Cornetist/trumpeter Tommy Ladnier, [Thomas James], was born in Florenville, LA, 28 May 1900 and died in New York, 4 June 1939). After moving to Chicago in 1917, he worked with various groups and bandleaders in the area, including Ollie Powers, Fate Marable, and King Oliver (1924â - 5), and made numerous recordings with pianist Lovie Austin, accompanying a number of blues singers.
He played in Europe with Sam Wooding 1925 -1926 and in the U.S.A. with saxophonist Billy Fowler. He then became principal trumpet soloist in Fletcher Henderson's band from October 1926 to November 1927 and was one of the highest paid New York musicians at that time. With Henderson, Ladnier made a number of now classic recordings.
From 1928 to 1929 he was again in Europe with Wooding, and subsequently worked with Benny Peyton and others as well as leading his own group in Paris. He was a member of Noble Sissle's band (1930 - 1931), with which he played in Europe and the USA. After several temporary engagements, he became co-leader with Sidney Bechet of the New Orleans Feetwarmers, who were active in New Jersey and New York (1932 - spring 1933). The two men briefly ran a tailor shop in New York (1933 - 1934) and Ladnier the led his own quintet in New Jersey; played and taught in Connecticut, and performed around New York State. In 1938 he recorded with Bechet and Mezz Mezzrow in a series of now famous recording sessions organized by French jazz critic Hugues Panassié.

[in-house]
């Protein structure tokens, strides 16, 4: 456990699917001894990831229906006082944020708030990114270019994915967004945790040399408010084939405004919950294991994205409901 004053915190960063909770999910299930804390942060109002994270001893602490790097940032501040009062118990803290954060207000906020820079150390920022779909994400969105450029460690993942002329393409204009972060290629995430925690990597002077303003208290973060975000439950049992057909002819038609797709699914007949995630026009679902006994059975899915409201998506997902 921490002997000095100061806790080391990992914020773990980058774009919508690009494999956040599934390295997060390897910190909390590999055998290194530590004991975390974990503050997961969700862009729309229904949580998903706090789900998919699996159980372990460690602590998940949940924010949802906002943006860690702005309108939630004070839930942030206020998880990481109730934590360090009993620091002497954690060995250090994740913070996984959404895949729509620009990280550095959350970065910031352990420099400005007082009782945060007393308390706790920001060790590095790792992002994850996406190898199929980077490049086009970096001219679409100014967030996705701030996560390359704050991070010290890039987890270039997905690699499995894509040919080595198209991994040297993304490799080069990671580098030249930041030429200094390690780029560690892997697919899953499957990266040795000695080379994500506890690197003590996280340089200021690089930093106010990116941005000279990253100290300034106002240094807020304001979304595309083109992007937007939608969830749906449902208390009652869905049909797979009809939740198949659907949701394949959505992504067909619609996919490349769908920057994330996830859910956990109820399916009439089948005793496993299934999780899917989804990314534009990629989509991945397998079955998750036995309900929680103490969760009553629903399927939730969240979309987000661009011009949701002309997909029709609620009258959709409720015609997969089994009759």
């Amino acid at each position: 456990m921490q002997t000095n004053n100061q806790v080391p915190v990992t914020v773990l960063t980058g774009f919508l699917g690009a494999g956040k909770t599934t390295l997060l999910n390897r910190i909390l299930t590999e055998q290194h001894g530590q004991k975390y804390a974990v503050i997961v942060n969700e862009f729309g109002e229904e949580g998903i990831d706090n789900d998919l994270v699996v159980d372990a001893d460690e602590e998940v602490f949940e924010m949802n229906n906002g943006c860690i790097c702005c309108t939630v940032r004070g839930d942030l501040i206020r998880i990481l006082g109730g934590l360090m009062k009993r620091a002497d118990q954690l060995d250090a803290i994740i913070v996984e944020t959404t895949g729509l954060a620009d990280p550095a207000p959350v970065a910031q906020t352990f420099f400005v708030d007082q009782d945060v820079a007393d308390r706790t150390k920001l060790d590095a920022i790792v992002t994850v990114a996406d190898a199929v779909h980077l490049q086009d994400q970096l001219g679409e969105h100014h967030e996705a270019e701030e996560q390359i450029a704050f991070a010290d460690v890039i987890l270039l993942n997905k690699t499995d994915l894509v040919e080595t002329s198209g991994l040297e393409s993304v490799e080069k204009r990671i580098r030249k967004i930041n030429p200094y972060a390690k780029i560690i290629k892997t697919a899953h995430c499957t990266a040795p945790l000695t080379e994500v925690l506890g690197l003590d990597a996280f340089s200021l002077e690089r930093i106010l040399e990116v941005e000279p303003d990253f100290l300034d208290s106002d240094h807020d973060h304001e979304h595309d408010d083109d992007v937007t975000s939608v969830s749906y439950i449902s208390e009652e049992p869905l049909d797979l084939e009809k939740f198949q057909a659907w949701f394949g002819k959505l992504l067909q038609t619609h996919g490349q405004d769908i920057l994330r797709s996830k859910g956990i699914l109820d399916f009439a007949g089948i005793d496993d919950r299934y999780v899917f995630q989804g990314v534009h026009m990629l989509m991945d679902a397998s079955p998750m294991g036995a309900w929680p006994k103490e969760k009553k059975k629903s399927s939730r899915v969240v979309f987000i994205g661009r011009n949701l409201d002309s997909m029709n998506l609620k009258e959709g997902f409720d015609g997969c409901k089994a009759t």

Ladnier's style in the early 1920s was mainly influenced by King Oliver, but he gradually developed a style of his own in an early swing style. Much of his work is symmetrical and songlike and he had an exceptional sense for swing, suggestive of Armstrong's early style, and he sometimes played boldly. He was adept at contrapuntal interplay, and in his later work, eschewing the upper register of the instrument, could create a sound at the same time both spirited and relaxed.